By the end of this year, we expect the majority of new set-top boxes, as they churn into the ecosystem, to incorporate this CryptoFirewall core. It then is integrated with the software required from conditional access suppliers. We continue to have an extremely good relationship with Hollywood and content providers, in particular, in order to cost-effectively enable high value content to be deployed either through cable front-ends or broadcast situations.

A very similar instantiation of that CryptoFirewall technology, in combination with a consumable core, on something like a consumable device can actually act as an anti-counterfeiting solution as well. Shown pictorially in that particular picture is simply a set of inkjet cartridges. We're working with a major printer manufacturer to deploy an end-to-end anti-counterfeiting solution.

The best way to think about this is an ability to securely enforce whatever policy a customer would like to enforce to avoid anti-counterfeiting. You could imagine that there are maybe a dozen vertical markets where this kind of end-to-end solution could be deployed. And we are actively evaluating the next vertical markets to help take that anti-counterfeiting solution to.

And finally, I mentioned earlier, we actually provide a significant amount of security consulting. A number of tier one customers across the enterprise, across consumer electronics, game consoles, mobile phones and secured government operations come to CRI for education on -- and help analyzing hardware security threats, in particular. And this often leads to future licensing opportunity for us, either in a consulting engagement or hardware deployment engagements.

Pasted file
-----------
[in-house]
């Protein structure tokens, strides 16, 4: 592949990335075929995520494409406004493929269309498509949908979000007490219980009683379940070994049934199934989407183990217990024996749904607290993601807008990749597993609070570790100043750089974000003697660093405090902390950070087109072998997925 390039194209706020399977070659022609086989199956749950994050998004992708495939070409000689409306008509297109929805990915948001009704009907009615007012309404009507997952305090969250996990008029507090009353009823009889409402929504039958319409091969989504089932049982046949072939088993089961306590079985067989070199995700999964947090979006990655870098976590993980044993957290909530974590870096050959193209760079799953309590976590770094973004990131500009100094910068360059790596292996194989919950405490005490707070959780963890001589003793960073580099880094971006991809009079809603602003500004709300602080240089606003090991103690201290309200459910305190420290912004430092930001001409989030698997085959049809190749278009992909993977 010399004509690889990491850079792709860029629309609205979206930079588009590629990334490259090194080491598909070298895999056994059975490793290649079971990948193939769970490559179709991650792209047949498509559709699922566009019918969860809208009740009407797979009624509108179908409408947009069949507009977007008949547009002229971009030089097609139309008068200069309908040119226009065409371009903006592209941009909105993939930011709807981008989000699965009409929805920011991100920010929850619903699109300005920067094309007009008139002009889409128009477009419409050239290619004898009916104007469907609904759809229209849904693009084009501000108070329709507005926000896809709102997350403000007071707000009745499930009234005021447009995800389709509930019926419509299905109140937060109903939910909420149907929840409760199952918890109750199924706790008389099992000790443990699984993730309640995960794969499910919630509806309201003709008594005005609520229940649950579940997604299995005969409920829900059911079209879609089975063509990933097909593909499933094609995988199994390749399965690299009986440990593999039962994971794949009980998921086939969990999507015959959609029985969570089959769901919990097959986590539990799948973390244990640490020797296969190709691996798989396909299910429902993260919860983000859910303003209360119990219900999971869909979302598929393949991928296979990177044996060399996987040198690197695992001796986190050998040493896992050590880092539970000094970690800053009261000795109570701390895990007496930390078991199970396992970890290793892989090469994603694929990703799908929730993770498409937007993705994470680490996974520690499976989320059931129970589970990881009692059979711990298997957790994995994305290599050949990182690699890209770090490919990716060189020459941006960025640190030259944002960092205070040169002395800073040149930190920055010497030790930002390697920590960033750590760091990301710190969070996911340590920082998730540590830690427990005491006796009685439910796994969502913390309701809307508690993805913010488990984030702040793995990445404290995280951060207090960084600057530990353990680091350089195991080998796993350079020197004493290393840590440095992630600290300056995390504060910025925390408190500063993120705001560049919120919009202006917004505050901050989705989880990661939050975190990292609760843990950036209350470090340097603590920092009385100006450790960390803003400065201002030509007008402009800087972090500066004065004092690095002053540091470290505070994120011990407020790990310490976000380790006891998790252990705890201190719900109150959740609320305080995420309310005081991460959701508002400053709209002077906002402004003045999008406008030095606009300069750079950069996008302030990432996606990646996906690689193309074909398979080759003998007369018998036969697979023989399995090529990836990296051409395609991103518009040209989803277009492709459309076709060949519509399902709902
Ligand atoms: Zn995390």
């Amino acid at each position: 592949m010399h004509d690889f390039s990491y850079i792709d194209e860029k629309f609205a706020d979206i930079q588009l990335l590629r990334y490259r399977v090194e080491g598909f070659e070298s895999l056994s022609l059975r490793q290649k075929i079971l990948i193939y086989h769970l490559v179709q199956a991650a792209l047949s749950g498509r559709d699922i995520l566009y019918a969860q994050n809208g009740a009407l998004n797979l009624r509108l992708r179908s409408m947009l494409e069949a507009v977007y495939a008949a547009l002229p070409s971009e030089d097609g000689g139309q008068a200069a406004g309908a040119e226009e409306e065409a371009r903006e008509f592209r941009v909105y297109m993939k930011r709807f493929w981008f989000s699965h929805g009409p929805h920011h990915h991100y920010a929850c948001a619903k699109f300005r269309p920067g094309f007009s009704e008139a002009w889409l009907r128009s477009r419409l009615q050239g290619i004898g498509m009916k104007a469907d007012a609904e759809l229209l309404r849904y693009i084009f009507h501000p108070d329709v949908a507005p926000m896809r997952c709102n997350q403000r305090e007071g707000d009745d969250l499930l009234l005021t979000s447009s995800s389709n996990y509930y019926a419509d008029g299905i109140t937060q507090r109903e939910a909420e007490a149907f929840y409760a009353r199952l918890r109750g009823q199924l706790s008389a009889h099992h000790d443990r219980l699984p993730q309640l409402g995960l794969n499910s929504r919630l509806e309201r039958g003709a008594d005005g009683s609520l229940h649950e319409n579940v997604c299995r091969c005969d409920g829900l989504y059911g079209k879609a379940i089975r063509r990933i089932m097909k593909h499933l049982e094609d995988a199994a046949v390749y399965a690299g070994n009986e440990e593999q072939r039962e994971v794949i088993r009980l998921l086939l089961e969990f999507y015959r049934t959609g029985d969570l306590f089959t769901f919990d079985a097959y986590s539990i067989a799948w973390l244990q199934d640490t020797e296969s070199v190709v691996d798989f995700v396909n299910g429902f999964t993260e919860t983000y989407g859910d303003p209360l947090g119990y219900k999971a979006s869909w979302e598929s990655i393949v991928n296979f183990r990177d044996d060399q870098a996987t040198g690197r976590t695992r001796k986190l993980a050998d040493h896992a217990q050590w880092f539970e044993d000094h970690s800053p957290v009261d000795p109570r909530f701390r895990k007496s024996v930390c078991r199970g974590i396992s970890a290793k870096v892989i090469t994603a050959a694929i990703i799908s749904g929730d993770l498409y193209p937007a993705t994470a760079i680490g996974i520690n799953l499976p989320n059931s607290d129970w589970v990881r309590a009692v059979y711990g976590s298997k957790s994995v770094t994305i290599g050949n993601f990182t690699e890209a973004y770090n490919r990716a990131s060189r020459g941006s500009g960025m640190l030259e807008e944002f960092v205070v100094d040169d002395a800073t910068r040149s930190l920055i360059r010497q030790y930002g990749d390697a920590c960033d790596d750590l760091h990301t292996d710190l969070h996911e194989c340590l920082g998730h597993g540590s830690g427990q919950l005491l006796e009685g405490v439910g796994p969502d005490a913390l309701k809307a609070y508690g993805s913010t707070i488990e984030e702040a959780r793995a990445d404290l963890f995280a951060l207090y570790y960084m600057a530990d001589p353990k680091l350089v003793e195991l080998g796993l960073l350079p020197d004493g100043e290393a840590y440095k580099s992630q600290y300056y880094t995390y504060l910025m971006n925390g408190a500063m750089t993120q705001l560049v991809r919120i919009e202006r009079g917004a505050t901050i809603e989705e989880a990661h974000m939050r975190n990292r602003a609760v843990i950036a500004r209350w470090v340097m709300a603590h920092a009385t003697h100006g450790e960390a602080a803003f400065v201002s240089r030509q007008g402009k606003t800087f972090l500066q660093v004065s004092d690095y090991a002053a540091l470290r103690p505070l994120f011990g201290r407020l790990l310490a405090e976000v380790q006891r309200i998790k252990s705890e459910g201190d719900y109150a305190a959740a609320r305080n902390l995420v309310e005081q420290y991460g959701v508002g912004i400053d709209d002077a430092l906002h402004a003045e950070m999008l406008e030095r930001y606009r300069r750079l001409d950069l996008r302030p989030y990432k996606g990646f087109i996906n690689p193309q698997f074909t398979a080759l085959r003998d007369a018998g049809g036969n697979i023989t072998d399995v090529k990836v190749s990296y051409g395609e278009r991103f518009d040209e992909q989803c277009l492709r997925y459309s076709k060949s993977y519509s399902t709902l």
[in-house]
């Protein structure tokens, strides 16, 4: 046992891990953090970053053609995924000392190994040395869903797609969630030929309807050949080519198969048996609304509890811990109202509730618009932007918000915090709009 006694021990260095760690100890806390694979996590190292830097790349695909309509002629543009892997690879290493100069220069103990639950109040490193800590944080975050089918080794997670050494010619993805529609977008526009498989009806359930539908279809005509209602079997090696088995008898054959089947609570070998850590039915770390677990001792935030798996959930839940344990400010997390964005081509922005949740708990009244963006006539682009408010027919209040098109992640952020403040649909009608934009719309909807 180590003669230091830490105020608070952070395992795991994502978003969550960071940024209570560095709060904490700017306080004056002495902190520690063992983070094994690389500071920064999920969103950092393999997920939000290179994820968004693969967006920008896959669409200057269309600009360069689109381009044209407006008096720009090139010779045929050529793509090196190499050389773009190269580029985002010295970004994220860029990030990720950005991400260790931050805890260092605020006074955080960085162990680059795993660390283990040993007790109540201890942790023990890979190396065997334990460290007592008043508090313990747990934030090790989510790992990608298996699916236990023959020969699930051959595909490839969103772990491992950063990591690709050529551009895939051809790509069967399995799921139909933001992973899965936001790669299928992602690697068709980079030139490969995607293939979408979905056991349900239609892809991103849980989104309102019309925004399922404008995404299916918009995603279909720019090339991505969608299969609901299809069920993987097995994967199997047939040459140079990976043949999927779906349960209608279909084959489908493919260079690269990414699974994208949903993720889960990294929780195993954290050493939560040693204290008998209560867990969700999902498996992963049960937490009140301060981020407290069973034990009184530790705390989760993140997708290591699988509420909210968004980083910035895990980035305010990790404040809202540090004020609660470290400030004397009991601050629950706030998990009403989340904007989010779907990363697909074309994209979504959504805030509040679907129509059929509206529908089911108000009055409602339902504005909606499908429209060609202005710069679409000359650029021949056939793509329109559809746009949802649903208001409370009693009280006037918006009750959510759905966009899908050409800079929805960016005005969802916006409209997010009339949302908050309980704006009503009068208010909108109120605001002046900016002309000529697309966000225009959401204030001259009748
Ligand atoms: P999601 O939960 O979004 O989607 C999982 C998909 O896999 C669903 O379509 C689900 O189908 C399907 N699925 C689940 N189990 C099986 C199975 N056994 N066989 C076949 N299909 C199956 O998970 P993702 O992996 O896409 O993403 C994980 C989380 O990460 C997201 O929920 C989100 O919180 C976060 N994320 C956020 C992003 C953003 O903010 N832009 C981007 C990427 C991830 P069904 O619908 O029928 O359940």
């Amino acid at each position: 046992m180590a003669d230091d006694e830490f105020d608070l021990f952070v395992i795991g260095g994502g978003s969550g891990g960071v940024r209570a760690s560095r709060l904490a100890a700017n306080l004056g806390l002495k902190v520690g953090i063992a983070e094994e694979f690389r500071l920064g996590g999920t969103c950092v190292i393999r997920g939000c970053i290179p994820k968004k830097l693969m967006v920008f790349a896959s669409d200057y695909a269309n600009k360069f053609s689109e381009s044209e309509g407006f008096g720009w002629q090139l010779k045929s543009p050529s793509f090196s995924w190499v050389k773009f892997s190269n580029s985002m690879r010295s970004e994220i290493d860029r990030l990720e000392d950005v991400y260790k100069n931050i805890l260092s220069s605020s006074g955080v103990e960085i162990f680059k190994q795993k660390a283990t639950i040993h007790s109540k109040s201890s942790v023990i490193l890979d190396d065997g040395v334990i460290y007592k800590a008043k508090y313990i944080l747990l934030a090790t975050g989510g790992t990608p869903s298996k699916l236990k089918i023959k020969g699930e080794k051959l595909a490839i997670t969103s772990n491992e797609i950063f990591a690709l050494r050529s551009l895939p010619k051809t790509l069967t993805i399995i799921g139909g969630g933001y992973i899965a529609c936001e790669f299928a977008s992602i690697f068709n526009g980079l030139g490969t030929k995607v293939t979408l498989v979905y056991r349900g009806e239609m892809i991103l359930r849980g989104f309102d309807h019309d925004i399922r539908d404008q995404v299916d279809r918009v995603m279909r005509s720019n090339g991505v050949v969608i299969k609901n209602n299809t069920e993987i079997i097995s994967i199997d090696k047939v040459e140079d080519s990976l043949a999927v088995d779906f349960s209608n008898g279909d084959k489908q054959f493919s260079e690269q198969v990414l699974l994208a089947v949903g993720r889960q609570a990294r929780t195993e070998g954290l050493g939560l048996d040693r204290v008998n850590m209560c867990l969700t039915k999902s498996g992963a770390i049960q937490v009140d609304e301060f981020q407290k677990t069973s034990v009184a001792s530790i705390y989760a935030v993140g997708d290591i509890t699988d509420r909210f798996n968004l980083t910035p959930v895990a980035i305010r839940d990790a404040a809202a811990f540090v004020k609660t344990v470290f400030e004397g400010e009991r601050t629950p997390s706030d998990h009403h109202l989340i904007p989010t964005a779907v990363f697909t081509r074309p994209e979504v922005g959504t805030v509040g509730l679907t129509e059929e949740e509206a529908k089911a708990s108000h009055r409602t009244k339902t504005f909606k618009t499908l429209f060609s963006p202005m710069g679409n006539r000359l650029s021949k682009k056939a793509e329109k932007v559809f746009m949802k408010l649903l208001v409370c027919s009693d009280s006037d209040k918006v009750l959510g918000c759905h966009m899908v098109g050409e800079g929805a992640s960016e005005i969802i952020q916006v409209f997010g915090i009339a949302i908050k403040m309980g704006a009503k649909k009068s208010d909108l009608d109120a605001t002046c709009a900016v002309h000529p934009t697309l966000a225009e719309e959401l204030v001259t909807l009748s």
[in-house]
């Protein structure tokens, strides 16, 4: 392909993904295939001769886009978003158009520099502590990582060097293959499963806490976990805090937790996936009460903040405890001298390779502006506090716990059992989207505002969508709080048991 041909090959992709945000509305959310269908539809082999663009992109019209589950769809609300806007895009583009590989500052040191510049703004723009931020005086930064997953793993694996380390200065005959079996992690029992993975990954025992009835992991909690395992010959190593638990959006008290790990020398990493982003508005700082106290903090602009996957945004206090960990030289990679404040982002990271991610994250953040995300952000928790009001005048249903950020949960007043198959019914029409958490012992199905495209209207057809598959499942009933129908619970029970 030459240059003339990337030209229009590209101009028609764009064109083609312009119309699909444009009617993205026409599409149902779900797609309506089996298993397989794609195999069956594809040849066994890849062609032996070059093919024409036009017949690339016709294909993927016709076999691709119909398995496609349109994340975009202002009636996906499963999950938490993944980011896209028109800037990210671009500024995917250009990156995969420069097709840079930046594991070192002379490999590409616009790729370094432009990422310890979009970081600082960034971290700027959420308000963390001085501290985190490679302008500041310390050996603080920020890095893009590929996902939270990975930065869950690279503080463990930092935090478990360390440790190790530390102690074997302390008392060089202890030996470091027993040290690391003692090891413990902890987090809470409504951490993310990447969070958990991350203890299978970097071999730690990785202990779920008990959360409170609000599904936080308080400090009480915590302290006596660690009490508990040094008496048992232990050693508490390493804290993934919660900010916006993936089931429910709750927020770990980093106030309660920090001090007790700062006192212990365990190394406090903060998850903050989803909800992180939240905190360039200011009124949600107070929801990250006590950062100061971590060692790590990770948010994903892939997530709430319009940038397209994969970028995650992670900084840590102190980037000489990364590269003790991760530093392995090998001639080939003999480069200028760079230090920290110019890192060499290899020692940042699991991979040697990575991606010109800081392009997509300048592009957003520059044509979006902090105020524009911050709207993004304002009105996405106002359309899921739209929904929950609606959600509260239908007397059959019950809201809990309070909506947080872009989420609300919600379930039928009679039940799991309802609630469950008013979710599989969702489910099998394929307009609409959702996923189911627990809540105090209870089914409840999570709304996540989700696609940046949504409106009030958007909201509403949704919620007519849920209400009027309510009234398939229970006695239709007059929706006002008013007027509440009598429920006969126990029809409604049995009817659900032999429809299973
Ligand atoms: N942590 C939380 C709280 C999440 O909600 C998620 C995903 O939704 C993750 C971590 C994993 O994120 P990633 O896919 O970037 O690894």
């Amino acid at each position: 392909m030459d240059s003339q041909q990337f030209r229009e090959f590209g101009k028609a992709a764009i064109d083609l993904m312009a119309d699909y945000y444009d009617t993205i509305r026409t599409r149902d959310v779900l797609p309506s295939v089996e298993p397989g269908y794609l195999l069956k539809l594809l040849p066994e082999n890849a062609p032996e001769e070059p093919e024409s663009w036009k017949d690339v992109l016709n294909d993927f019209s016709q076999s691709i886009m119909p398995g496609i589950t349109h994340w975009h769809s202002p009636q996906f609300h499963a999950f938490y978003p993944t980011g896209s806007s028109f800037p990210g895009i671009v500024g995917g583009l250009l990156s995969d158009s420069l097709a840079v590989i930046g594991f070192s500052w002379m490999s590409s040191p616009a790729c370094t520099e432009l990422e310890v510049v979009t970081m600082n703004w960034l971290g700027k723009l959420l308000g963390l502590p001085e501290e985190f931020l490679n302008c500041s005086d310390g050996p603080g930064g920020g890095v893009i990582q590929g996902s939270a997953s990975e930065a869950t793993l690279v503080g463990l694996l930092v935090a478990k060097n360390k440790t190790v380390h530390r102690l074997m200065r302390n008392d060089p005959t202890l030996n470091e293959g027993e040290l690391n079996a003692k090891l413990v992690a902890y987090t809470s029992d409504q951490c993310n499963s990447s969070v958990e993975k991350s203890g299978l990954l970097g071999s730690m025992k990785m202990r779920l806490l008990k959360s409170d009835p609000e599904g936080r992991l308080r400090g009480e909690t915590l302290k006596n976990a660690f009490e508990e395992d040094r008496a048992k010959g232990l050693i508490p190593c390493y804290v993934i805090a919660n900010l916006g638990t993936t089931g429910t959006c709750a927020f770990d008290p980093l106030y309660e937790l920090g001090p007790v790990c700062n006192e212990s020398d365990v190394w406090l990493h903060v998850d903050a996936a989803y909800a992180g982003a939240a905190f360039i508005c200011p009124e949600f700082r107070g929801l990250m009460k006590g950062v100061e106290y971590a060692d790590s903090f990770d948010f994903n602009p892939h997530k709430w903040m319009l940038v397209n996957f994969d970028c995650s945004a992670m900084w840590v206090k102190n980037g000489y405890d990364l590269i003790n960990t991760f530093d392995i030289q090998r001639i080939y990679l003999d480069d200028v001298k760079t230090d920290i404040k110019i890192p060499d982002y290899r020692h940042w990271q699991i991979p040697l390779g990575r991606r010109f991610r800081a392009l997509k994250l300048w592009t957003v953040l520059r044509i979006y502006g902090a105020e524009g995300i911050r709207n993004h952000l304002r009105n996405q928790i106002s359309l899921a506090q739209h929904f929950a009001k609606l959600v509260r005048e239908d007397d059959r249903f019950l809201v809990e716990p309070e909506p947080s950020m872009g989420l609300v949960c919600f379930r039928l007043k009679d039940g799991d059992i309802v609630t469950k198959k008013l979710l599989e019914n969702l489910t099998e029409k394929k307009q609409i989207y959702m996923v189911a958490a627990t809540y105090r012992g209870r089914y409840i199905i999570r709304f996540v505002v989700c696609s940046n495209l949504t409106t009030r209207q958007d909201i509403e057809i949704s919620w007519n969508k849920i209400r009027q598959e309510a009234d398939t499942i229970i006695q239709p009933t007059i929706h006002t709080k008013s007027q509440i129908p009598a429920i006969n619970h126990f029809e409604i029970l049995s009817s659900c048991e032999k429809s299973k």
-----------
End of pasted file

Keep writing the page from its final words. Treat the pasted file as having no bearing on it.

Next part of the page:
So, very synergistic awareness building and licensing (inaudible) that we're trying to create. I've already mentioned a bit about DPA. It is fundamental to CRI as any kind of regulatory tailwind or standards, as they contemplate the requirement of DPA being deployed, to the extent that happens, the one place to come for DPA countermeasures is CRI and Rambus. So we're very actively engaged in helping support the secure transactions.

What you see at the bottom is it's very difficult for us to quantitatively estimate really what the market opportunity is here. So if you look across the smart card industry, the mobile industry, and hardware chips that would be potentially suitable for DPA countermeasures. We've come up with several hundred billion brand level kind of [term]. So we think we have lots of opportunities in the future.

Indicated in the right-hand box in the bottom are some of the vertical markets that we would like to deploy this technology in. I think you know that the vast majority of all smart cards currently are under license. Paul likes to say CRI license is something on the order of $6 billion chips a year. And that's primarily indicative of the high volume smart card industry.

Mini communication systems, cell phones, the Defense Department, postage metering, protecting boot code and FPGAs, point-of-sale terminals, video decode, game consoles, any of these applications which have an increasing reliance on the authentication of private keys, can take advantage of our technology. I won't spend too much more time on this slide. I've already talked a little bit about our continued deployment of CryptoFirewall solutions in the pay-TV ecosystem.